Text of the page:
SALT LAKE CITY — Across Utah, communities will hold a series of "truth-in-taxation" hearings as municipalities, water districts, school districts and even library boards propose increases in property taxes.
Altogether, 90 different taxing entities have proposed tax hikes. Depending on where you live, you may face several different property tax increases for everything from schools to public safety.
"You get someone who answers the phone when you call 911. You get roads, you get sidewalks, you get clean water, you get libraries, you get parks, you get recreation opportunities. You get all of the quality of life that cities provide," said Cameron Diehl, the executive director of the Utah League of Cities and Town, a group that lobbies for municipal governments at the state legislature.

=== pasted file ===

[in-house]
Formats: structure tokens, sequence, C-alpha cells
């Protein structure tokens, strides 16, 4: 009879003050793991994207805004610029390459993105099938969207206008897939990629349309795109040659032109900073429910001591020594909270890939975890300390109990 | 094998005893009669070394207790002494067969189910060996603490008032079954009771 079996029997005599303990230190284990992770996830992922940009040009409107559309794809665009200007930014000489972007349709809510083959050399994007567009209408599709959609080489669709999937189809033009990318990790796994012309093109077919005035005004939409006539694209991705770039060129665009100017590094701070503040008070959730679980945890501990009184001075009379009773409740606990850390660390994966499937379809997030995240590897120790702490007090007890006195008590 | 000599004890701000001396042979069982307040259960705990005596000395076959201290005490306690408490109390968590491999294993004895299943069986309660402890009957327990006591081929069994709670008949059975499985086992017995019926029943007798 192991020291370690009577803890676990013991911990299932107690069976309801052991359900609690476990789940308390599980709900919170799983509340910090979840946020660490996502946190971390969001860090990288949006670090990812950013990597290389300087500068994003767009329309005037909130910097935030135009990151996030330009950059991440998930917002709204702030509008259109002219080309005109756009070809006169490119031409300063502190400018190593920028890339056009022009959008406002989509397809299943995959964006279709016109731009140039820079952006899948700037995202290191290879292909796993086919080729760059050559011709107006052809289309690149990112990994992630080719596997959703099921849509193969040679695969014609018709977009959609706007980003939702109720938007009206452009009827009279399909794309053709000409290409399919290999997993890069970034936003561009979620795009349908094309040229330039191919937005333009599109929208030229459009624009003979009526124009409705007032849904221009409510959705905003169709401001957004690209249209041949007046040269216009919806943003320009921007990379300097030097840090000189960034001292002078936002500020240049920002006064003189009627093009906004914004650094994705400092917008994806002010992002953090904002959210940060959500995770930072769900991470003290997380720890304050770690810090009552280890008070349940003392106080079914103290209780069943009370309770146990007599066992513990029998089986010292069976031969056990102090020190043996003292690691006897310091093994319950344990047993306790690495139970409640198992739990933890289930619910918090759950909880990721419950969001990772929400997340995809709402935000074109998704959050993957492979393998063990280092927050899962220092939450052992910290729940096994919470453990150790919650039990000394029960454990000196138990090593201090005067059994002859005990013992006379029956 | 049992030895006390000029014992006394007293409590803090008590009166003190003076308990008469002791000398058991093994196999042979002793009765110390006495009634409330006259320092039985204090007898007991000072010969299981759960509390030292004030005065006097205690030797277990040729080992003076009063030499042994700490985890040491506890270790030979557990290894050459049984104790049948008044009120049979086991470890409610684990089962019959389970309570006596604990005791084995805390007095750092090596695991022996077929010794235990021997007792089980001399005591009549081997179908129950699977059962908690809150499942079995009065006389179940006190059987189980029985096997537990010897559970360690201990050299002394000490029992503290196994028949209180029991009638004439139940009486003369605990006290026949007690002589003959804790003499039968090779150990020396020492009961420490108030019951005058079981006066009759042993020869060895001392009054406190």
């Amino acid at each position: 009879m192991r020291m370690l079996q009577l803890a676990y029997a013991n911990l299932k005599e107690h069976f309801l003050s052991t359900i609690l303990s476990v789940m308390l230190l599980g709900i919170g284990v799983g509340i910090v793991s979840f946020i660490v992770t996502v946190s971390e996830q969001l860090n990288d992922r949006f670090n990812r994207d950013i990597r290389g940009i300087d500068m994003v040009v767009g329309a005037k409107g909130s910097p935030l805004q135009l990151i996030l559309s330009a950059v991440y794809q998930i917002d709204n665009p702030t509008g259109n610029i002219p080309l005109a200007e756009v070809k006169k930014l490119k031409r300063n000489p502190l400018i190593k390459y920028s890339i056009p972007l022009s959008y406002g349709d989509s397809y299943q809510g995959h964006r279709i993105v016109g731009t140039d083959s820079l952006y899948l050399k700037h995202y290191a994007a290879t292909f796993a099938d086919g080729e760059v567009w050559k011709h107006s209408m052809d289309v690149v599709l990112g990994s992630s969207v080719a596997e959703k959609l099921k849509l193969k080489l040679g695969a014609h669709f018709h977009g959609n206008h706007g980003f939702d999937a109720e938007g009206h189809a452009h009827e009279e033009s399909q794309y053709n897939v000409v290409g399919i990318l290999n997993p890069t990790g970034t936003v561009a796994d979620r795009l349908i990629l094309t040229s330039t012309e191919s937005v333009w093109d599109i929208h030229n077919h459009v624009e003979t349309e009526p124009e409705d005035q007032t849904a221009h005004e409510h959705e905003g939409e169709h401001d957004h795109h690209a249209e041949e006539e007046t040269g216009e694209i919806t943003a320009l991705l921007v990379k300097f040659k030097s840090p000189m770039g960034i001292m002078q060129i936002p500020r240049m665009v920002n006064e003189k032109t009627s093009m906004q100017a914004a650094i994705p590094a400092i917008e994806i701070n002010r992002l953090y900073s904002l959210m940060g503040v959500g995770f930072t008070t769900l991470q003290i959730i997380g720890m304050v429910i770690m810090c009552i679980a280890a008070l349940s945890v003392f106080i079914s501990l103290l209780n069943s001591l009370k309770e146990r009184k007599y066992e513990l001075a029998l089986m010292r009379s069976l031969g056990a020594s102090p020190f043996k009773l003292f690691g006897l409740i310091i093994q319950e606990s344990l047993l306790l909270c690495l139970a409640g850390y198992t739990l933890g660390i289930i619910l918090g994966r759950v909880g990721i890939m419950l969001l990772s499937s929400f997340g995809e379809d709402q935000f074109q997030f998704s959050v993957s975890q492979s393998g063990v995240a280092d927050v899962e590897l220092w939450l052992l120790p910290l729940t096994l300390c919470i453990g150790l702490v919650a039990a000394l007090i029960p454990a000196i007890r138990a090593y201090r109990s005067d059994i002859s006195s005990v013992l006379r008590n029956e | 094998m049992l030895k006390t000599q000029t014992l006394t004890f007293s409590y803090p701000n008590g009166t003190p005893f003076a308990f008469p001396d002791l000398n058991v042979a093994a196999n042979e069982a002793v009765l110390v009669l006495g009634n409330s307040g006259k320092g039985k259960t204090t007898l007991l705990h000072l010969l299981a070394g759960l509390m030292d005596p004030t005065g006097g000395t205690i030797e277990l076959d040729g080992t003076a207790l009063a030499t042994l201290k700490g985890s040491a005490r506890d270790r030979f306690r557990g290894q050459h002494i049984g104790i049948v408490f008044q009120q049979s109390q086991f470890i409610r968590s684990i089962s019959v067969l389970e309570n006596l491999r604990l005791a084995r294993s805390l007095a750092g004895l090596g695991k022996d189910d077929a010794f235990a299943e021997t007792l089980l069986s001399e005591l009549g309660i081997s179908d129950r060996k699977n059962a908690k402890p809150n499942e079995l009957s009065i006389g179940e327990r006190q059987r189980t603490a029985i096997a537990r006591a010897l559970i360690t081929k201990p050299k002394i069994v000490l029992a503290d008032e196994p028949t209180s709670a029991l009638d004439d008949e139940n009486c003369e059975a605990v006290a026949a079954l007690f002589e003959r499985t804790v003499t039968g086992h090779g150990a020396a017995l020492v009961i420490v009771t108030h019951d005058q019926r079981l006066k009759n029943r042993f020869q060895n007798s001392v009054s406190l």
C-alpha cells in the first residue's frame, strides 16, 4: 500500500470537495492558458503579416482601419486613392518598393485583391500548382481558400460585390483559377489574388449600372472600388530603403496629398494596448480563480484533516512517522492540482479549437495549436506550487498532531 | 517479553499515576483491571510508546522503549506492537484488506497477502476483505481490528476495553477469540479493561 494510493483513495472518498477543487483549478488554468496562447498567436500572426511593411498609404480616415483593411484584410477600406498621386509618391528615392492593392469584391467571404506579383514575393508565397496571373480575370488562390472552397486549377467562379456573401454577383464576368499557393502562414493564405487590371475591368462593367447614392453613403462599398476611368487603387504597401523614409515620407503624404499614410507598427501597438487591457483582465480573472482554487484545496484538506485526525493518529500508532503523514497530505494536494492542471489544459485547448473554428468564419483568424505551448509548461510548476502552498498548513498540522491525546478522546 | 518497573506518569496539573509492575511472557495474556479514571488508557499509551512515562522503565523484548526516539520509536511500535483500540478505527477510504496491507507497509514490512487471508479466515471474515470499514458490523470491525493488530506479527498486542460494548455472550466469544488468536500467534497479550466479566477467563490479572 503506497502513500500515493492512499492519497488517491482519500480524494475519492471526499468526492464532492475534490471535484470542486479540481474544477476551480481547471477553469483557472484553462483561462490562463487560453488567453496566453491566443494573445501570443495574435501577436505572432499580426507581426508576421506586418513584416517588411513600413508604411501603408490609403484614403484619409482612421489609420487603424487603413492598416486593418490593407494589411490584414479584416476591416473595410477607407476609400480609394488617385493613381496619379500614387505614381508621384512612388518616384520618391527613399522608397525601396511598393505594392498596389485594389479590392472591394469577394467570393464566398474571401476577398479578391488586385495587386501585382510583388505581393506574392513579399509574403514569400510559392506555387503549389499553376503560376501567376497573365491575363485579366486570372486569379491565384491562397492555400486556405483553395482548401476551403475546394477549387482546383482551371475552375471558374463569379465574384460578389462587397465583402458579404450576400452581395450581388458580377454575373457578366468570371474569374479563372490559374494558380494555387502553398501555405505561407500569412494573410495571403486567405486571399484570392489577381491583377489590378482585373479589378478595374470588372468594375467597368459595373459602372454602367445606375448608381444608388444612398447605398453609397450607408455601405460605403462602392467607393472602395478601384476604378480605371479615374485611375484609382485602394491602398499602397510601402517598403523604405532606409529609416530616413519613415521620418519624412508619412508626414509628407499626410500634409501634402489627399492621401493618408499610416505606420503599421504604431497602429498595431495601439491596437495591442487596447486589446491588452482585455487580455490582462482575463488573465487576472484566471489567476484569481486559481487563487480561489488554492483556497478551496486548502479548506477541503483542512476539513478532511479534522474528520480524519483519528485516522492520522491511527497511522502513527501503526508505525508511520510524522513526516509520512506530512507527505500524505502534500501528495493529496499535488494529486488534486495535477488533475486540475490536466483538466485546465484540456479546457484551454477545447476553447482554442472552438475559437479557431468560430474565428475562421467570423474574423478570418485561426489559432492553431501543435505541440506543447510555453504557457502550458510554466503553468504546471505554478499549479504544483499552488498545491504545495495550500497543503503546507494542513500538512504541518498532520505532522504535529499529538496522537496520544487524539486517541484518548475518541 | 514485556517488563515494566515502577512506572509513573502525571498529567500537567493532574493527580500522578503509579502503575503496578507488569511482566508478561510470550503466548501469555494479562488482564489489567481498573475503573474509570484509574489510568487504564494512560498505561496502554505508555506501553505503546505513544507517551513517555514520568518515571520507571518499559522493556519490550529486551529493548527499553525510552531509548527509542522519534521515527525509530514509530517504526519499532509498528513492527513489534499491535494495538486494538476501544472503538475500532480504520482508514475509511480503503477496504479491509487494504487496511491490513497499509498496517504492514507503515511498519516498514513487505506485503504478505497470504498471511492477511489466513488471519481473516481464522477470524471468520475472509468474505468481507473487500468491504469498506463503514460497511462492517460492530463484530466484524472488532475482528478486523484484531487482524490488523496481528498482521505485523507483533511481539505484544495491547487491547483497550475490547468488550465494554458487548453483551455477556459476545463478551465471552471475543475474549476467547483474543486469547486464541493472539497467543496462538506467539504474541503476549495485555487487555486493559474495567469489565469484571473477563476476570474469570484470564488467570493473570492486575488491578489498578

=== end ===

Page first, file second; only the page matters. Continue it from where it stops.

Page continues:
A recent survey by the League found that public safety was the top reason municipal governments were proposing increases (46%); followed by growth and inflation (tied at 37%); personnel (35%) and infrastructure (33%).
Other entities like water districts have infrastructure needs to keep up with Utah's massive growth.
Truth-in-taxation hearings are legally required whenever a property tax increase is proposed. Taxing entities explain the need for the tax increase and take public comment.
Some communities have gone decades without raising property taxes, which has led to some sticker shock for residents. The Utah Taxpayers Association, a tax watchdog group, has called for cities to raise taxes every five to eight years to keep up with inflation (while acknowledging some elected officials don't want to do that because it's politically unpopular).
To find out where truth-in-taxation hearings will be held, contact your county auditor's office.